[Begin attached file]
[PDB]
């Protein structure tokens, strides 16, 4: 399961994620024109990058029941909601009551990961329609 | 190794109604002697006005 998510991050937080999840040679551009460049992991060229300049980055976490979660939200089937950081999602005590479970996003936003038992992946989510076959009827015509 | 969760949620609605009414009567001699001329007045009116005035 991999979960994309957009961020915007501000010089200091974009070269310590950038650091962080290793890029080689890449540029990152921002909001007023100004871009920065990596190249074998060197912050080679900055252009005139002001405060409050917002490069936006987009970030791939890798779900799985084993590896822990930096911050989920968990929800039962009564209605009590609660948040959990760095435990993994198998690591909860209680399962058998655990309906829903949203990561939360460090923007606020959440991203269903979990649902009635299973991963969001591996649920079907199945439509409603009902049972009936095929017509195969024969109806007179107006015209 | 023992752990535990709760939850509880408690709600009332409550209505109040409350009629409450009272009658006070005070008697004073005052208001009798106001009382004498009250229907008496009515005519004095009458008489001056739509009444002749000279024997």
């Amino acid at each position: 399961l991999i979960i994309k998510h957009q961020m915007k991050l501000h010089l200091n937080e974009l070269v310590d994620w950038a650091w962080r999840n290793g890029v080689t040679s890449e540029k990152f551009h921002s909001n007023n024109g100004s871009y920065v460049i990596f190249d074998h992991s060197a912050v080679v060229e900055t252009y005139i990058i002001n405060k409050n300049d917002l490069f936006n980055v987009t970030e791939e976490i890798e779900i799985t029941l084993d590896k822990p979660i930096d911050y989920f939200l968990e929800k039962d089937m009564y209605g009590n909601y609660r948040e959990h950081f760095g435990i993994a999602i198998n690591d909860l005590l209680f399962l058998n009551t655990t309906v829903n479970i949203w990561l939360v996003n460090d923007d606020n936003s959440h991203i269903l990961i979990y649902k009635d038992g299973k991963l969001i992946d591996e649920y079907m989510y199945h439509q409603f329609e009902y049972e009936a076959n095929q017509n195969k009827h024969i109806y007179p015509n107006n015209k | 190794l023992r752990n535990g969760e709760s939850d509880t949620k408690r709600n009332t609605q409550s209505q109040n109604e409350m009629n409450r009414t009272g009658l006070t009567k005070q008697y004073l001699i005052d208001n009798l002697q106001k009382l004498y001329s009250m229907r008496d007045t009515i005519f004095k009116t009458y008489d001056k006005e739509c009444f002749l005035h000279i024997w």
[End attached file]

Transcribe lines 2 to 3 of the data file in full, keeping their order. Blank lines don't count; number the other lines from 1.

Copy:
């Protein structure tokens, strides 16, 4: 399961994620024109990058029941909601009551990961329609 | 190794109604002697006005 998510991050937080999840040679551009460049992991060229300049980055976490979660939200089937950081999602005590479970996003936003038992992946989510076959009827015509 | 969760949620609605009414009567001699001329007045009116005035 991999979960994309957009961020915007501000010089200091974009070269310590950038650091962080290793890029080689890449540029990152921002909001007023100004871009920065990596190249074998060197912050080679900055252009005139002001405060409050917002490069936006987009970030791939890798779900799985084993590896822990930096911050989920968990929800039962009564209605009590609660948040959990760095435990993994198998690591909860209680399962058998655990309906829903949203990561939360460090923007606020959440991203269903979990649902009635299973991963969001591996649920079907199945439509409603009902049972009936095929017509195969024969109806007179107006015209 | 023992752990535990709760939850509880408690709600009332409550209505109040409350009629409450009272009658006070005070008697004073005052208001009798106001009382004498009250229907008496009515005519004095009458008489001056739509009444002749000279024997």
């Amino acid at each position: 399961l991999i979960i994309k998510h957009q961020m915007k991050l501000h010089l200091n937080e974009l070269v310590d994620w950038a650091w962080r999840n290793g890029v080689t040679s890449e540029k990152f551009h921002s909001n007023n024109g100004s871009y920065v460049i990596f190249d074998h992991s060197a912050v080679v060229e900055t252009y005139i990058i002001n405060k409050n300049d917002l490069f936006n980055v987009t970030e791939e976490i890798e779900i799985t029941l084993d590896k822990p979660i930096d911050y989920f939200l968990e929800k039962d089937m009564y209605g009590n909601y609660r948040e959990h950081f760095g435990i993994a999602i198998n690591d909860l005590l209680f399962l058998n009551t655990t309906v829903n479970i949203w990561l939360v996003n460090d923007d606020n936003s959440h991203i269903l990961i979990y649902k009635d038992g299973k991963l969001i992946d591996e649920y079907m989510y199945h439509q409603f329609e009902y049972e009936a076959n095929q017509n195969k009827h024969i109806y007179p015509n107006n015209k | 190794l023992r752990n535990g969760e709760s939850d509880t949620k408690r709600n009332t609605q409550s209505q109040n109604e409350m009629n409450r009414t009272g009658l006070t009567k005070q008697y004073l001699i005052d208001n009798l002697q106001k009382l004498y001329s009250m229907r008496d007045t009515i005519f004095k009116t009458y008489d001056k006005e739509c009444f002749l005035h000279i024997w």